Sephora is definitely an innovator in the makeup space, and I look forward to continuing to watch their evolution.

On November 20, 2016, Caroline McDowell commented on Stitch Fix – Transforming Retail Through Personalization :

Thanks for a great article. My manager used Stitch Fix for her entire wardrobe – as a busy VP and a young mother, she had no time to shop for stylish new clothing, so this business model was a perfect fit for her lifestyle. I didn’t realize that the company included zip code, occupation, commute type, etc. in their data collection. Knowing that now, I can of course understand why these logistical factors are incredibly important in determining the practical feasibility of the clothing each stylist selects. I’m wonder if Stitch Fix will ever consider expansion into an a-la-carte menu, where a customer can request a specific item (i.e. a new business suit or a full length formal gown), and a stylist can send a selection of items matching this request vs. the standard box of mixed items. Additionally, tying in our sustainability challenge, I’m wondering if Stitch Fix will roll out any programs where customers can return a batch of used seasonal items, to be donated by the company or recycled, and receive a discount on subsequent shipments.

On November 20, 2016, Caroline McDowell commented on Tracing a web of destruction: Can big data fight human trafficking? :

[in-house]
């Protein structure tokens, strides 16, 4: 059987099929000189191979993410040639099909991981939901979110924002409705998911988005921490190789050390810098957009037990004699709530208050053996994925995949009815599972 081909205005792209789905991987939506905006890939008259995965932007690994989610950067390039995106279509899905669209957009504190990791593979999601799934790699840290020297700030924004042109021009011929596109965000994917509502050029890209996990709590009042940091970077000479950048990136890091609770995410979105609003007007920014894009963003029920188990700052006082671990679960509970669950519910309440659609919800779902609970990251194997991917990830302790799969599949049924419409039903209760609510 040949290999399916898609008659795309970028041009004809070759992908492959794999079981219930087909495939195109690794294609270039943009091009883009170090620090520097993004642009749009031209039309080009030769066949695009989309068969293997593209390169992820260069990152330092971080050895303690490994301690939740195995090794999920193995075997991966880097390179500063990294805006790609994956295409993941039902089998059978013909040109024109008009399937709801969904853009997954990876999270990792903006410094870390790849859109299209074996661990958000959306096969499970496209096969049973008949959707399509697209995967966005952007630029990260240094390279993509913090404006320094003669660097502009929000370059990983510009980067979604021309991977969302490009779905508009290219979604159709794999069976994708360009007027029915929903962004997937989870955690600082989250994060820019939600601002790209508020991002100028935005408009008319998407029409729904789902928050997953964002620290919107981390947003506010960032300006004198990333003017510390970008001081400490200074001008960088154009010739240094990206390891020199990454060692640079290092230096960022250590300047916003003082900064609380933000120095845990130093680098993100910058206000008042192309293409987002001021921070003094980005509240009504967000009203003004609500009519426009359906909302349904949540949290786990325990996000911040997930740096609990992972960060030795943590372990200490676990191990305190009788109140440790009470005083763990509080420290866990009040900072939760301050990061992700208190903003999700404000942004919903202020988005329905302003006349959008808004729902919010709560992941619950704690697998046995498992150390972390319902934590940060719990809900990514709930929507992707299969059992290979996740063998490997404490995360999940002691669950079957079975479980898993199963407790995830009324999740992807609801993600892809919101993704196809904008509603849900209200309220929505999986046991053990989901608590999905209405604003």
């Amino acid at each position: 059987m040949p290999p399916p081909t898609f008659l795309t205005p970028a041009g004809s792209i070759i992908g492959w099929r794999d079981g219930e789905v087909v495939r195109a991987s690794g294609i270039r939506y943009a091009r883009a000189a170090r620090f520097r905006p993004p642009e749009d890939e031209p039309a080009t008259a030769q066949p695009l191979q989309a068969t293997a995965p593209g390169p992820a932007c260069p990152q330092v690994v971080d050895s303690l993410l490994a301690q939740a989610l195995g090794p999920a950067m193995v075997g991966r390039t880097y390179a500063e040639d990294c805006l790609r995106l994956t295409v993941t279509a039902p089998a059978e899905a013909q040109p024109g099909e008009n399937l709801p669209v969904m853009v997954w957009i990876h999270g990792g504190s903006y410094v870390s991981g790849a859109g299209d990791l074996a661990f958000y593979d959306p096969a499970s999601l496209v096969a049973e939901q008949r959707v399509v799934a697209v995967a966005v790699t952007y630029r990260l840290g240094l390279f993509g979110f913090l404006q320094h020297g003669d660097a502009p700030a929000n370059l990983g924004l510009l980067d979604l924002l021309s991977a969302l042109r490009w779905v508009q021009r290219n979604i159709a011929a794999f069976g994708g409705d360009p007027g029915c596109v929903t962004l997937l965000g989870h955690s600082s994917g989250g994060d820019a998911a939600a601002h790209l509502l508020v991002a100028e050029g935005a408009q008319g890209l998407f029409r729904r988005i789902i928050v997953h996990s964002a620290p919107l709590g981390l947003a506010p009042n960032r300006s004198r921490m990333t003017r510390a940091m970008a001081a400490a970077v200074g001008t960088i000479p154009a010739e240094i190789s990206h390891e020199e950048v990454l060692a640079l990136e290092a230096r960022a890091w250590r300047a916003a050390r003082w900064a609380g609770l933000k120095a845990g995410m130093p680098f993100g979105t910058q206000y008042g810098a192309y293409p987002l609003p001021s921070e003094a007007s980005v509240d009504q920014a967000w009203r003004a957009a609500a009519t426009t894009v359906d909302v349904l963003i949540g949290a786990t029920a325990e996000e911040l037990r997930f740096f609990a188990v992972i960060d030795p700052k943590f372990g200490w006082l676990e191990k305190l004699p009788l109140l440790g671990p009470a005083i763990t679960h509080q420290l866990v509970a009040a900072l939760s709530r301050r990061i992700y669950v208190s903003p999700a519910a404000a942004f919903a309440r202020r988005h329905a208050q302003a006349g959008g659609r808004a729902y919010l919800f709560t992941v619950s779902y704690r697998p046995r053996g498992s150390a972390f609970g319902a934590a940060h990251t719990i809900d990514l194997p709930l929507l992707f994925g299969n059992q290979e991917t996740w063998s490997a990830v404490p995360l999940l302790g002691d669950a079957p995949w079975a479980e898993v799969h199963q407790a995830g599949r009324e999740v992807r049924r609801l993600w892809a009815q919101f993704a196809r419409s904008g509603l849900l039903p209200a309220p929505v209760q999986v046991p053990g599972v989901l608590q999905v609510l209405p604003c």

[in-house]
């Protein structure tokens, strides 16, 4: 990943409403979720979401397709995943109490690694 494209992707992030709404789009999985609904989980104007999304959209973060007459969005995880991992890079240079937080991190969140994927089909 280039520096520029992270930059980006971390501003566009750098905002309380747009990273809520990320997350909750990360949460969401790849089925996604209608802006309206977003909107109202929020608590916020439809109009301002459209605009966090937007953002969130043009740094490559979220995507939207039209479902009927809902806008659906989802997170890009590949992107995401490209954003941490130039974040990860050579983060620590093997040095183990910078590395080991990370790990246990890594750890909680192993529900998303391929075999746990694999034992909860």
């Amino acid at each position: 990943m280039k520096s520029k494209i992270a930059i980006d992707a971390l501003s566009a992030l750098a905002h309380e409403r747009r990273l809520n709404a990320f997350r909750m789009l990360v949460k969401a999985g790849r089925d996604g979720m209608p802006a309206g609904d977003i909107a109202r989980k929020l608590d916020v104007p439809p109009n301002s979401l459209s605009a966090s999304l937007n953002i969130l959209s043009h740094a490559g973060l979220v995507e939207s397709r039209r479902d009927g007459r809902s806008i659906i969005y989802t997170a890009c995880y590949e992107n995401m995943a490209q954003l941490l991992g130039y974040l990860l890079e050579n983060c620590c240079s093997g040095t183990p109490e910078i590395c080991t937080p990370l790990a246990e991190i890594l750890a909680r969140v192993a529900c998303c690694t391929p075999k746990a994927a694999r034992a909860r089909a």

Thank you for this post – such an eye-opening article on an incredibly important subject. I had never seriously considered the impact of data analytics on human trafficking, but after reading your post it’s incredibly evident how impactful it is to collect, record and analyze this information to create a comprehensive and proactive response. Like the above comments, I too am curious how this information operates across borders and agencies to create a unified and continuous response from law enforcement. The statistic you mention above, that a two minute difference can impact the outcome of an intervention, is staggering – how does this manifest more specifically? Is this in reference to scenarios where the traffickers and victims are actively moving and/or attempting to cross borders?

I wish the implications of this data collection and targeting were more broadly proliferated. In the age of the smartphone, it seems that average citizens could play a more active role in reporting [and being trained to recognize] suspicious scenarios (rather than relying on those close to the trafficking industry like truck drivers). I’ve seen educational advertisements once or twice, but I wish these organizations would leverage social media more aggressively to spread the word.

On November 7, 2016, Caroline McDowell commented on Show Me the Honey: Plight of the Humble Bee :